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China reaches milestone with completion of Three Gorges dam

The Three Gorges Dam in China
by Peter Harmsen
Beijing (AFP) May 20, 2006
After 13 years of immense physical effort and technical ingenuity, China Saturday put the finishing touches to its controversial Three Gorges dam, the world's largest hydropower project.

The official completion of the dam was marked by a short ceremony at the site broadcast live on state television, which touted it as an "important historic moment".

"I can announce to the Chinese people ... that the Three Gorges dam is completed," Li Yong'an, manager of the Three Gorges Construction Company, said shortly after the last load of cement was poured onto the top of the dam.

The 2,309-meter-long (7620-feet), 185-meter-high block of concrete across the Yangtze river is meant to control floods and generate electricity for a power-hungry nation, but for many Chinese it is about much more than that.

"The Three Gorges dam is excellent proof of what Chinese can accomplish," said Cao Guangjing, vice president of the China Yangtze Three Gorges Project Development Co. "This project will serve to inspire the Chinese people."

Although the final tonne of concrete has been poured, the immense structure will still not be fully operational for another two years.

The last generators need to be installed, and work still needs to be done on the ship lift that, together with a ship lock, will allow ocean-going vessels to navigate the vast reservoir that is filling up behind the dam.

Although it is not all over yet, many of the engineers felt it as if a page had been turned and a chapter in their personal lives was nearing conclusion.

"I started in 1993, fresh from university, and I have been here ever since," said engineer Wang Zilin, 43, from eastern Zhejiang province. "It's been my whole life. I even found my wife here."

Even while work was being carried out on the dam, engineers and laborers were reminded that flood control was one of the main reasons behind the giant project.

In 1998, a devastating flood on the Yangtze uprooted millions of families and killed more than 1,500 people. Two much larger disasters in the 1930s each claimed more than 140,000 lives.

Nevertheless, critics continue to argue that silt build-up and other problems mean the dam will fail to provide the hoped-for flood relief.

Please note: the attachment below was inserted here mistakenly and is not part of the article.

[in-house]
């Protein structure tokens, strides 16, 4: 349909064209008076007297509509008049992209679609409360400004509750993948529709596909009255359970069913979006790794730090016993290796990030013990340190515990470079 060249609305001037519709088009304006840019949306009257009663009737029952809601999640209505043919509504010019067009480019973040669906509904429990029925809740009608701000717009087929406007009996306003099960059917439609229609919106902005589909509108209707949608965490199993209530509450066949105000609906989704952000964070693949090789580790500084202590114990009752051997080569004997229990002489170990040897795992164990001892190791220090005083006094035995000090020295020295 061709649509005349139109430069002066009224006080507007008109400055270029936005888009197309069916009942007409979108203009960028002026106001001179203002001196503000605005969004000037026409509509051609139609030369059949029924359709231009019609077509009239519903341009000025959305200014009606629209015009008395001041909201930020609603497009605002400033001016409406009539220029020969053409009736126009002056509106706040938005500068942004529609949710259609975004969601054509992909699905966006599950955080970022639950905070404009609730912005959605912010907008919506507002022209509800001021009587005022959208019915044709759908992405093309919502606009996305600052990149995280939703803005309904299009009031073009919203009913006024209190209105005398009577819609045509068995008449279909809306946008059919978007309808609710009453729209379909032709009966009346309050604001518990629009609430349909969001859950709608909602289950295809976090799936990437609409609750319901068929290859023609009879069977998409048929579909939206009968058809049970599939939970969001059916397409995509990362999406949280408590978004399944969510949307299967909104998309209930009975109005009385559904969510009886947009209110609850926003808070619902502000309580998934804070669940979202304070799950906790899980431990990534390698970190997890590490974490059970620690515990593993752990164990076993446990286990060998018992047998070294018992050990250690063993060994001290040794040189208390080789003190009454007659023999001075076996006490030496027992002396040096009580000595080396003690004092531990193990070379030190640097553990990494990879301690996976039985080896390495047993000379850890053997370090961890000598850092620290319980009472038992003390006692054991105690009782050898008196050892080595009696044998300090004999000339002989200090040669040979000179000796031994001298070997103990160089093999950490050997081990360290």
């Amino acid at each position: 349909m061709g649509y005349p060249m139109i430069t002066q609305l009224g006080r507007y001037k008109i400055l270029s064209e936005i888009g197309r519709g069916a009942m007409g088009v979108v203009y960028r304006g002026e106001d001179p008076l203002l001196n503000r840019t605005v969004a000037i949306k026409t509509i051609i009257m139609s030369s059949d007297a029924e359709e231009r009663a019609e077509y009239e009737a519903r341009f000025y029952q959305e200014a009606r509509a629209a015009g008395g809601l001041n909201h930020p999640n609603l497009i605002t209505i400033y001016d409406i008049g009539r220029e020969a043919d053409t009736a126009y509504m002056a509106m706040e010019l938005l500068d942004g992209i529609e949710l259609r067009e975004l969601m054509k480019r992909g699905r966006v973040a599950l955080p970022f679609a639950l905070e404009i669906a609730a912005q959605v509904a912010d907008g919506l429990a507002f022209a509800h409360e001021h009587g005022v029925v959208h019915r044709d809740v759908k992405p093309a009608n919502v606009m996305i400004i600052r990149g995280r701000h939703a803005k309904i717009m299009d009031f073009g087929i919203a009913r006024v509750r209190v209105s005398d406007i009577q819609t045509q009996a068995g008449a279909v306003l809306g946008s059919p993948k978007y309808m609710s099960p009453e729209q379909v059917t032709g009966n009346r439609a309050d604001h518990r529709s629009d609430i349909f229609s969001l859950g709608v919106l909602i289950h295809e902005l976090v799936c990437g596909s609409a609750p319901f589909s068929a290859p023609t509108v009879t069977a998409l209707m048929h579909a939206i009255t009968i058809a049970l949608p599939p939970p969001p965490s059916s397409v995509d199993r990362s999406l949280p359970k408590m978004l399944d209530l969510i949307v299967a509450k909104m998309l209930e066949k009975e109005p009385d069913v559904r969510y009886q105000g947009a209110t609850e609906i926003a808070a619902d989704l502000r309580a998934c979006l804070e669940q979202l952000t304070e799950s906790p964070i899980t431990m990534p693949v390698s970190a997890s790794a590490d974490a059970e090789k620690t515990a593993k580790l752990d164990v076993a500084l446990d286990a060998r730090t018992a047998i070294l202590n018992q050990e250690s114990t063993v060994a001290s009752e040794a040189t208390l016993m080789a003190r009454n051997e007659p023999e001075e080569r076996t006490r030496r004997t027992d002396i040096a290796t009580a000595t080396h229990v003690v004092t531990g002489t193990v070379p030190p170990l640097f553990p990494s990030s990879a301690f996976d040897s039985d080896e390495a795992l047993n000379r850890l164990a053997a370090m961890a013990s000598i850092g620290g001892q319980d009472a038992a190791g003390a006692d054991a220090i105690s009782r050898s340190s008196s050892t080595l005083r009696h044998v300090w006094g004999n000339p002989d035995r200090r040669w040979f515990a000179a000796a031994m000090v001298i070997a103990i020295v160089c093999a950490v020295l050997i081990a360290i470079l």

Opponents also see damage to the environment, ruin to China's heritage and misery to local residents forced from their homes for the project.

However, harnessing the power of China's mightiest rivers is a dream harbored by generations of Chinese.

In the early 20th century, Sun Yat-sen, the founder of modern China, waxed lyrical about creating electricity that would be the equivalent of the strength of hundreds of millions of men.

Mao Zedong, the founder of communist China, wrote a poem hailing a dam that would some time in the future "strike the goddess of the Three Gorges with the miracles of the modern world".

It is no longer just the stuff of poetry. On the left bank, 14 sets of 700-megawatt turbine and generator units are already in operation.

On the right bank, another 12 700-megawatt units are under construction.

With a capacity already equivalent to Itaipu on the border of Brazil and Paraguay, currently the world's largest operating hydro-electric dam, the Three Gorges will eventually overshadow all others.

A new tender process is due to be held by the end of the year for adding a new power station with another six 700-megawatt generators, underground on the right bank.

The dam will then become "the biggest in the world," according to the China Yangtze Three Gorges Project Corporation.

One final benefit touted for the project is that it will elevate the Yangtze for hundreds of kilometers (miles) inland, allowing ocean-going vessels to travel as far as the enormous but little known metropolis of Chongqing.

This will, planners hope, help open up China's underdeveloped west, which has in many ways missed out on economic reforms largely because of its isolation from overseas markets.

To ease upstream navigation, a ship lift will enable vessels of up to 3,000 tonnes to pass the dam in 45 minutes, while a ship lock will do the same to 10,000-tonne vessels in two hours and 45 minutes.

With work on the dam complete, thousands of migrant workers will go home, many of them to Yunnan province near the border with Vietnam, and to Qinghai province near the Tibetan plateau.

But Wang the engineer was confident the dam's completion would not leave him unemployed.

"Every project takes at least 10 years, so I'll have more than enough work until I retire," he said. "I've been lucky to work with something that I really love."

Related Links

Critics say price of China's Three Gorges dam too high
Beijing (AFP) May 20, 2006
China hails the Three Gorges dam, which it completed Saturday, as the solution to a series of national problems, but critics say the price is too high.

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